LTE: Saving lives isn’t a social agenda

Lily Cohen, Op-Ed Contributor

Content warning: This article contains mentions of gun violence and death.

Firearms are now the leading cause of death for kids, teenagers and college-aged people. Caleb Nunes’ piece, titled “Northwestern should prioritize profit over social agendas,” only proves that he personally prefers lining the pockets of powerful institutions over protecting his peers from the harm caused by the gun industry.

Nunes attempts to label students who advocate for commonsense solutions to gun violence through legislative reform and industry accountability as “gun control advocates.” In doing so, he pushes the harmful narrative that gun violence prevention advocates want to take firearms away from responsible, law-abiding people. The term “gun control” weaponizes gun safety measures while generating fear and resistance among gun owners, supporters of the National Rifle Association and firearm manufacturers and dealers.

As a self-described “gun safety advocate,” I have no interest in removing guns from the hands of those who pass extensive background checks, undergo firearm training and securely store their weapons.

University-wide efforts to divest from gun manufacturers are not gun control. Instead, these are strategies to hold the gun industry accountable for the deaths it is responsible for. Every day, 120 people are killed in acts of gun violence, including those murdered in mass shootings in their classrooms and in daily violence on their streets.

Not only does the gun industry perpetrate the national slaughter of young people, but it actively markets to us as well. The Remington Firearms case is a prime example. After being sued for allegedly marketing their assault rifles to young men, including the 20-year-old shooter at Sandy Hook Elementary School, Remington reached a $73 million settlement with the families of the shooting’s victims. This case is just one of several lawsuits that have been brought against gun manufacturers.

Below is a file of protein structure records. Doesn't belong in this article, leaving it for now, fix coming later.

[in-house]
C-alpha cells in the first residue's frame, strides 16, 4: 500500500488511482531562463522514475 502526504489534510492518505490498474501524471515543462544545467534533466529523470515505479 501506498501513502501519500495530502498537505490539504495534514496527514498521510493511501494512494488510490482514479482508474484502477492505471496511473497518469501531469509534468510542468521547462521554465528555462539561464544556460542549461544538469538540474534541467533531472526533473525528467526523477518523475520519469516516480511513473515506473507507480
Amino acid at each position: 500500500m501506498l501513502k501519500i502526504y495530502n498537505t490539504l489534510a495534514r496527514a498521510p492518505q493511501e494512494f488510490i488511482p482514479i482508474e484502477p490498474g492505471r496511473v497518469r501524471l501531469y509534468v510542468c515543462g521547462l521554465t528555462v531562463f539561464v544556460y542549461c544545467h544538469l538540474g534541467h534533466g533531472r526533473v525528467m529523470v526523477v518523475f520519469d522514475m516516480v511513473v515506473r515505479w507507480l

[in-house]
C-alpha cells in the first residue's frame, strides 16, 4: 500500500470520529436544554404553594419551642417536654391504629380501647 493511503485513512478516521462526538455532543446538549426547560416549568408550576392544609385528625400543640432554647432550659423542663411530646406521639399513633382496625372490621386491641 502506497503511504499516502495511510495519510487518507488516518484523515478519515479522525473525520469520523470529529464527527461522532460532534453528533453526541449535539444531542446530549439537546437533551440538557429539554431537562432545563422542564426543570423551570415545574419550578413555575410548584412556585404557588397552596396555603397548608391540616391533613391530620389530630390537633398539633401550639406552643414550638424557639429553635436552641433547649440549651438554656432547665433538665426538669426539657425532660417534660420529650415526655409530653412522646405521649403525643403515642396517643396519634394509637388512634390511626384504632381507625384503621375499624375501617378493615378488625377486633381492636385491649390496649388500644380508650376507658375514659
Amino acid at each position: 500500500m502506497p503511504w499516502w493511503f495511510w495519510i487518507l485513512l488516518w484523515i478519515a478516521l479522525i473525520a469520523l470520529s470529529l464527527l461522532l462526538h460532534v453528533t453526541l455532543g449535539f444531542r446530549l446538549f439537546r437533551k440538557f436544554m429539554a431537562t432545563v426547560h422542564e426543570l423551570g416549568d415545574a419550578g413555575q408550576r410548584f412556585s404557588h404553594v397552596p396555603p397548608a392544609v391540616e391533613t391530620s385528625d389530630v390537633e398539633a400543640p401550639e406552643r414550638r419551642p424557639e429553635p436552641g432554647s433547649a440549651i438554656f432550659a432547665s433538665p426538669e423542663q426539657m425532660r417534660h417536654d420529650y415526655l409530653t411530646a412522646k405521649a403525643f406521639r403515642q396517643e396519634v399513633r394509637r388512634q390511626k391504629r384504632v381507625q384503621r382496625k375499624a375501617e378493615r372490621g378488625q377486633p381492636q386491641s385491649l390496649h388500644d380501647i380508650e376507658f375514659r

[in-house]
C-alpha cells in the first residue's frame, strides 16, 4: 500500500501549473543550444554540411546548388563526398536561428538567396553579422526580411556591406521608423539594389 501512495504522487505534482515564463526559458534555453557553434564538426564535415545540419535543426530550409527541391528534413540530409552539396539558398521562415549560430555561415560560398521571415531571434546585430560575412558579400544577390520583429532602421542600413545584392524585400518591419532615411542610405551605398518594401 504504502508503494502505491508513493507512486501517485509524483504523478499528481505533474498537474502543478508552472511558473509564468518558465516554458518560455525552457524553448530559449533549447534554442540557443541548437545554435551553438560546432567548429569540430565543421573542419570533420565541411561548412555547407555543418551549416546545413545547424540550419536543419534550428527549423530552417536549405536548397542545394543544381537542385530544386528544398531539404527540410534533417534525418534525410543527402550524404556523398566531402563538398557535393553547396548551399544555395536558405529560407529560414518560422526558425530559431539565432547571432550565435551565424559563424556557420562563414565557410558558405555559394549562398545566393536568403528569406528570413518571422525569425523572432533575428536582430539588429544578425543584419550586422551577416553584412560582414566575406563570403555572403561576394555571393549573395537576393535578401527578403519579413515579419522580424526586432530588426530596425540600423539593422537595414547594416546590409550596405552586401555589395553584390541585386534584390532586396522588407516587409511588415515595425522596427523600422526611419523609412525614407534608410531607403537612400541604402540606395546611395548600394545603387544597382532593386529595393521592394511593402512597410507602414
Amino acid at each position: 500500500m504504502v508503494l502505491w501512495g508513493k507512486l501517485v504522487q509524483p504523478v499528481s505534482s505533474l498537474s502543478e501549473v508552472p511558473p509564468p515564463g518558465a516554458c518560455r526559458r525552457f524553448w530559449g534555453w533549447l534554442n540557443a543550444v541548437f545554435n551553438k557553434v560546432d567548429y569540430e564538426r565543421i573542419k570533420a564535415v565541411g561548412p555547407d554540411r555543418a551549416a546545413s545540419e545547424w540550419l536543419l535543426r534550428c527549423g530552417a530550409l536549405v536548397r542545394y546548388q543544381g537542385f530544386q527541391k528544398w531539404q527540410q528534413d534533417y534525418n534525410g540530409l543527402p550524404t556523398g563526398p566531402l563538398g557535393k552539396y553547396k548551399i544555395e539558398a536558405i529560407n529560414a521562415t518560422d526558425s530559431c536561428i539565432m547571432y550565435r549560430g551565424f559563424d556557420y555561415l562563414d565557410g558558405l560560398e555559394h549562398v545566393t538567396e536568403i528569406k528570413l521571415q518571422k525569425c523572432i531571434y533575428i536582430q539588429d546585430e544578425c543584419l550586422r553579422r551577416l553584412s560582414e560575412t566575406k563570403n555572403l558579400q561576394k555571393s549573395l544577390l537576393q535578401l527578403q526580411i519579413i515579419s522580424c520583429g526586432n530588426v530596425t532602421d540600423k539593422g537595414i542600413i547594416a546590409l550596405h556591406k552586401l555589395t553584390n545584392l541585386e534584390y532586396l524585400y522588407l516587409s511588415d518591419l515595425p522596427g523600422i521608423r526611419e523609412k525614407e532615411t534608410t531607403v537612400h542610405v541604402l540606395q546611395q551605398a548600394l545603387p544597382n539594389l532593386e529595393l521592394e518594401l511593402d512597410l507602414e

Nunes does admit the possibility that a “small portion” of the University’s endowment funds may be invested in the gun industry but refuses to recognize the harm this money can cause or the scope of the investment. I would like to remind Nunes and every reader that any portion of a $14.4 billion endowment is significant. Even just 1% is $144 million.

Nunes closes out the piece by expressing concern about “the long-term future of NU” which he fears will be “greatly diminished at its own students’ expense.” I share his concern for the future of NU, but for evidently different reasons.

According to the NU Investment Office website, “The Investment Office acts as stewards of Northwestern University’s Endowment in order to provide a stable and growing stream of income to support the University’s academic and research goals for current and future generations.” 

Nunes’ mention of NU’s long-term future echoes the language of “current and future generations” found in the Investment Office’s mission. The University’s word choice conveys confidence that it will fill classrooms of students for years to come.

My question to both Nunes and the Investment Office is this: What future generations will NU serve in the long term if young people in this country continue to be targets of gun violence? What student body will the University be able to support if future students are shot and killed in their elementary schools, movie theaters, supermarkets or places of worship before their freshman year even begins?

NU has a responsibility, first and foremost, to its students and their futures. Gun manufacturers are actively contributing to the gun violence epidemic that is stealing our futures from us. 

Saving lives is not a social agenda. In the long term, it’s a business decision to ensure the University has a student body for years to come. 

Lily Cohen is a Weinberg junior. She can be contacted at [email protected]. If you would like to respond publicly to this op-ed, send a Letter to the Editor to [email protected]. The views expressed in this piece do not necessarily reflect the views of all staff members of The Daily Northwestern.